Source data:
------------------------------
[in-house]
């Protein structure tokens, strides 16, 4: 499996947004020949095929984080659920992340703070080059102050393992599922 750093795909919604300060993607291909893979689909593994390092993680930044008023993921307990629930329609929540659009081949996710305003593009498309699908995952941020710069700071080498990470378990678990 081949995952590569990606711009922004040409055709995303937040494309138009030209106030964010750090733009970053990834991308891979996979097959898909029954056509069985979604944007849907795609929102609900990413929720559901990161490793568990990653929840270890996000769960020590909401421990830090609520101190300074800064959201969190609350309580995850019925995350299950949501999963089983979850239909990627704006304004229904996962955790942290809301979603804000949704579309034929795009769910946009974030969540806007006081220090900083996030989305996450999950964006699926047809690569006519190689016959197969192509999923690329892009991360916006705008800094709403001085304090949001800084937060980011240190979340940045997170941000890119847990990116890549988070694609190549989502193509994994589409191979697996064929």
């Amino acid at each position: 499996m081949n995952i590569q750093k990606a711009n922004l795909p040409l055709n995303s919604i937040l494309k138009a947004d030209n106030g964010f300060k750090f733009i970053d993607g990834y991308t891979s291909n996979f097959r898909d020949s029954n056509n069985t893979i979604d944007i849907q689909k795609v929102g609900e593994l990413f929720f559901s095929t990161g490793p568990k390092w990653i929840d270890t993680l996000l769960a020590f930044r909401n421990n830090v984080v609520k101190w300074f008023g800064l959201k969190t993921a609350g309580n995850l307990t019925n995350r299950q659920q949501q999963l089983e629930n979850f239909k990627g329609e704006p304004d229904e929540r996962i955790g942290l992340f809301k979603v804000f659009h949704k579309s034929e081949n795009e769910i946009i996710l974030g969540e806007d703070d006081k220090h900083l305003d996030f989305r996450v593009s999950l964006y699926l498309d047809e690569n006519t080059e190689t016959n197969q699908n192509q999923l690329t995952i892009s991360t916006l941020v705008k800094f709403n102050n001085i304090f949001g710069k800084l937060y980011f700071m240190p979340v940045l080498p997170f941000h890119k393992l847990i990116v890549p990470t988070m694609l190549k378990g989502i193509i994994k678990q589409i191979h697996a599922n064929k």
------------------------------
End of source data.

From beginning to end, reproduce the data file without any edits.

[in-house]
């Protein structure tokens, strides 16, 4: 499996947004020949095929984080659920992340703070080059102050393992599922 750093795909919604300060993607291909893979689909593994390092993680930044008023993921307990629930329609929540659009081949996710305003593009498309699908995952941020710069700071080498990470378990678990 081949995952590569990606711009922004040409055709995303937040494309138009030209106030964010750090733009970053990834991308891979996979097959898909029954056509069985979604944007849907795609929102609900990413929720559901990161490793568990990653929840270890996000769960020590909401421990830090609520101190300074800064959201969190609350309580995850019925995350299950949501999963089983979850239909990627704006304004229904996962955790942290809301979603804000949704579309034929795009769910946009974030969540806007006081220090900083996030989305996450999950964006699926047809690569006519190689016959197969192509999923690329892009991360916006705008800094709403001085304090949001800084937060980011240190979340940045997170941000890119847990990116890549988070694609190549989502193509994994589409191979697996064929």
């Amino acid at each position: 499996m081949n995952i590569q750093k990606a711009n922004l795909p040409l055709n995303s919604i937040l494309k138009a947004d030209n106030g964010f300060k750090f733009i970053d993607g990834y991308t891979s291909n996979f097959r898909d020949s029954n056509n069985t893979i979604d944007i849907q689909k795609v929102g609900e593994l990413f929720f559901s095929t990161g490793p568990k390092w990653i929840d270890t993680l996000l769960a020590f930044r909401n421990n830090v984080v609520k101190w300074f008023g800064l959201k969190t993921a609350g309580n995850l307990t019925n995350r299950q659920q949501q999963l089983e629930n979850f239909k990627g329609e704006p304004d229904e929540r996962i955790g942290l992340f809301k979603v804000f659009h949704k579309s034929e081949n795009e769910i946009i996710l974030g969540e806007d703070d006081k220090h900083l305003d996030f989305r996450v593009s999950l964006y699926l498309d047809e690569n006519t080059e190689t016959n197969q699908n192509q999923l690329t995952i892009s991360t916006l941020v705008k800094f709403n102050n001085i304090f949001g710069k800084l937060y980011f700071m240190p979340v940045l080498p997170f941000h890119k393992l847990i990116v890549p990470t988070m694609l190549k378990g989502i193509i994994k678990q589409i191979h697996a599922n064929k």